Maybe I’m just prejudiced, but an estimate made by the US Energy Information Administration (EIA) in 2008 (George Bush was President) said “just 140 MW of total utility-scale PV solar capacity would be installed by 2015.” In fact, before end-2014, there was more than 8,100 MW actually installed. Obama has been President in the intervening years. Was this the difference? Could government loan guarantees instituted by his administration have made such a difference?
To be fair to the EIA, the Paris-based IEA (International Energy Agency, an important institution in the international salad of energy agencies) has also under-estimated the growth of renewables worldwide: “the International Energy Agency in 2000 projected 34 GW of wind power globally by 2010, while the actual level reached was 200 GW.”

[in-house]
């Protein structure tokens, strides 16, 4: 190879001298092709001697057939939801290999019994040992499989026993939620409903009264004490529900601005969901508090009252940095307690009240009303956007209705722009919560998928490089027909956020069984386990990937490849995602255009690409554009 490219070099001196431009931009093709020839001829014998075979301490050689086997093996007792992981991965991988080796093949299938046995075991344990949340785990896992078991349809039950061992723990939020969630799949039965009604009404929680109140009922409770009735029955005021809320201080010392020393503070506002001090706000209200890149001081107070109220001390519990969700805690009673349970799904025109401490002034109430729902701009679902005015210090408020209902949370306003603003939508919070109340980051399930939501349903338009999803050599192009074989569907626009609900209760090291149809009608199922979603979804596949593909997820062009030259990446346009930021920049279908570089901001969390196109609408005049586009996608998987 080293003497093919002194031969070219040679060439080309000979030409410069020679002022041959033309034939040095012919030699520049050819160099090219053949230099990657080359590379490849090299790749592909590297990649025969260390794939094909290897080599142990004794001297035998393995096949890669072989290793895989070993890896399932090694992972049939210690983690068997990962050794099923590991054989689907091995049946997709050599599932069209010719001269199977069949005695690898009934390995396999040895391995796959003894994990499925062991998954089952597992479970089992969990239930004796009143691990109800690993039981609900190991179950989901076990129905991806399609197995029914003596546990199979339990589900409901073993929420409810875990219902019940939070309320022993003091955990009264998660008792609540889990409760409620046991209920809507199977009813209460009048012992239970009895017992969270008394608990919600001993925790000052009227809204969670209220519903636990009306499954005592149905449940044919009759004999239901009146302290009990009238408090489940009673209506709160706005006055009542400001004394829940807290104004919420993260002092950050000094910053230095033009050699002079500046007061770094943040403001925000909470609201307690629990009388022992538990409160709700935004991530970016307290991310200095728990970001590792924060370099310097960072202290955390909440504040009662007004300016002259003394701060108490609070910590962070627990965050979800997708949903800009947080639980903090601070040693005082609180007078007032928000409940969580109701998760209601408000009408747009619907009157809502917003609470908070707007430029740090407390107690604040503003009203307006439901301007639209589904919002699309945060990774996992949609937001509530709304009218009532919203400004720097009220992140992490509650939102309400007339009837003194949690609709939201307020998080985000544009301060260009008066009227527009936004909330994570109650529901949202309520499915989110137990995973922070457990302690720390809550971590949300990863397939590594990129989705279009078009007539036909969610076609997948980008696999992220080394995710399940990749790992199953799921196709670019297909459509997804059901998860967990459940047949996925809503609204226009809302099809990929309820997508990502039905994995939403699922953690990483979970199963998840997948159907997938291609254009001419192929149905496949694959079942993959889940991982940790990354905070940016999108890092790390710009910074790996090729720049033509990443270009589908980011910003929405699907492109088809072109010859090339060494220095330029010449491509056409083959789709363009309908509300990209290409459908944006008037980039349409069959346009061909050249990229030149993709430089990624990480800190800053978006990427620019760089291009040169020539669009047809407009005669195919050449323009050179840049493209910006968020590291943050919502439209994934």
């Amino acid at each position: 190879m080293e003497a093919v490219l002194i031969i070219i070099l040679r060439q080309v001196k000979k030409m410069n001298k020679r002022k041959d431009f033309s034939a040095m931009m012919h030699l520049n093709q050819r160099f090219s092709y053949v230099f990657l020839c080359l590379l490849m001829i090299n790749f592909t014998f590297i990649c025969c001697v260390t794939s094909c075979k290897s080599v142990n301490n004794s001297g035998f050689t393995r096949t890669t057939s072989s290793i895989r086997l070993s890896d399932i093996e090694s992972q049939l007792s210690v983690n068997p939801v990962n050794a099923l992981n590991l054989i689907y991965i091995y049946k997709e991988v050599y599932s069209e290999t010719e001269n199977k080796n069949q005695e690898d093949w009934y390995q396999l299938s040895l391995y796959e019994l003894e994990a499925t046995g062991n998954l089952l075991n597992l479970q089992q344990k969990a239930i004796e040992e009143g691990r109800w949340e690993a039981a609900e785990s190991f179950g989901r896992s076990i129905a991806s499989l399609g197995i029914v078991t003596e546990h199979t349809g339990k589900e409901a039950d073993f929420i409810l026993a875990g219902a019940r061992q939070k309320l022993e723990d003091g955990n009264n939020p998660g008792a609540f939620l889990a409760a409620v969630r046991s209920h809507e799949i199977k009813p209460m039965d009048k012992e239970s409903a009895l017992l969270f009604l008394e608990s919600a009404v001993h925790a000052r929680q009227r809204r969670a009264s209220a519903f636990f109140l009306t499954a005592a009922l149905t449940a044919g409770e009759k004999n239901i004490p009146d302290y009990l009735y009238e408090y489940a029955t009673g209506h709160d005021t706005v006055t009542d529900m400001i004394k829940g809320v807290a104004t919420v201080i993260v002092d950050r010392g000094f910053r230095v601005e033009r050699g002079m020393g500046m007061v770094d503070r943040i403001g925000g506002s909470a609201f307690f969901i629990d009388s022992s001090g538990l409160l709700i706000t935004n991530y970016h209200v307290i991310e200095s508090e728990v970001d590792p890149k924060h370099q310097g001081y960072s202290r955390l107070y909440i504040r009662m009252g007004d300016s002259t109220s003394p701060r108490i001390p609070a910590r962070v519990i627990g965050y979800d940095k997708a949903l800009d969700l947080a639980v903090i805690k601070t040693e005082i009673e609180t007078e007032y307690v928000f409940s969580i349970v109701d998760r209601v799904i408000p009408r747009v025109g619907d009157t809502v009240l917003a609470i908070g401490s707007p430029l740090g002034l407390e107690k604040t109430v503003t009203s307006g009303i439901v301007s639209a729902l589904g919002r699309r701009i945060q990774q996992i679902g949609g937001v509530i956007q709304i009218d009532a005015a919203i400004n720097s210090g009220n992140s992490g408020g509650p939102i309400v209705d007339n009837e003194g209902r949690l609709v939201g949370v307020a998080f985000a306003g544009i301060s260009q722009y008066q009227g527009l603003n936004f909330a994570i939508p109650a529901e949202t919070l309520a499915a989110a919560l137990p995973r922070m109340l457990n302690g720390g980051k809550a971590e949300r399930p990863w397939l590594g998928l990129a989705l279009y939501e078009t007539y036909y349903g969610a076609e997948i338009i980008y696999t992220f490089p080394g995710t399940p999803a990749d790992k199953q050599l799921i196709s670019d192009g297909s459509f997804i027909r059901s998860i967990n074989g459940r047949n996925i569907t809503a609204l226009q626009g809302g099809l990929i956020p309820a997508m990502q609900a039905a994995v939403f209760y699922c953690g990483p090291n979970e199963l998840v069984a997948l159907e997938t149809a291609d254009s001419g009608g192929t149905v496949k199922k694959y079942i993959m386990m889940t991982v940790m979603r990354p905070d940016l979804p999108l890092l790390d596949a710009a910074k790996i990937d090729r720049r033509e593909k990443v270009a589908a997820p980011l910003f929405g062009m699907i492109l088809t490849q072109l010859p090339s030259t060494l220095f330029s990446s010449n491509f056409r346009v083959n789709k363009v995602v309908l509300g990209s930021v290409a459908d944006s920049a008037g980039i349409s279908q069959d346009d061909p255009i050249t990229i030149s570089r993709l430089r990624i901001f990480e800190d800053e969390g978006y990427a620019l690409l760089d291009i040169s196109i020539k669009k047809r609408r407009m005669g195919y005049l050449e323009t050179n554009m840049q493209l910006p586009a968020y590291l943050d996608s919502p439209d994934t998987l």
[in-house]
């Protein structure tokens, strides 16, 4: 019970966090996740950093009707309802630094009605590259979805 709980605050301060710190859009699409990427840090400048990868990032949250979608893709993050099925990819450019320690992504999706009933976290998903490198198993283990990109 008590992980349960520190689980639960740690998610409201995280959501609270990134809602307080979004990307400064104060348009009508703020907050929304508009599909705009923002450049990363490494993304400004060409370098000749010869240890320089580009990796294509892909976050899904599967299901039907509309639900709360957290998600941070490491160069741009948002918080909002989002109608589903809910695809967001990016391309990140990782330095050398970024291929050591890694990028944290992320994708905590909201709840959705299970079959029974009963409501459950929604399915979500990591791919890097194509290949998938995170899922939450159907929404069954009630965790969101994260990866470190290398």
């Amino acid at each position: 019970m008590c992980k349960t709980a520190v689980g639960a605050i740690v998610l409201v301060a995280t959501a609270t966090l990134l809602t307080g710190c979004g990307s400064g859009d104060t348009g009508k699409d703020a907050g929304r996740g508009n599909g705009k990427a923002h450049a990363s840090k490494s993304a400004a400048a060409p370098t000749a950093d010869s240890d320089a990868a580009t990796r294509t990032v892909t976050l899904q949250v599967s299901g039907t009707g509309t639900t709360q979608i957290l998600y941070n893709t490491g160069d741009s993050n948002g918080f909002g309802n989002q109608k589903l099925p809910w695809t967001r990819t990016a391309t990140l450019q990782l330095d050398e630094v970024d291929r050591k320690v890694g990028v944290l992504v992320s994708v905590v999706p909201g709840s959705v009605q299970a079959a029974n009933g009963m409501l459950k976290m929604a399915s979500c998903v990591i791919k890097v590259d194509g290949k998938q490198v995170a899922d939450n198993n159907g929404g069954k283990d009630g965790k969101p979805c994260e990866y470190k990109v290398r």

Are these honest errors? Wrong question. This is not a question of honesty, but of views, ideologies, and implicit, unquestioned assumptions on which expert opinions are often based. An executive in a corporation with billions of dollars, pounds, euros, or ringgit locked up in an existing technology naturally thinks: why meddle with a model that has proved successful for a century? Young (mostly), hungry entrepreneurs risking their life savings and livelihoods to usher in an age of new technologies might lose out in the short run but will prevail in the end. This clash of views has nothing to do with honesty, but merely proves the wisdom of the old adage. “Where you stand on an issue depends on where you sit.”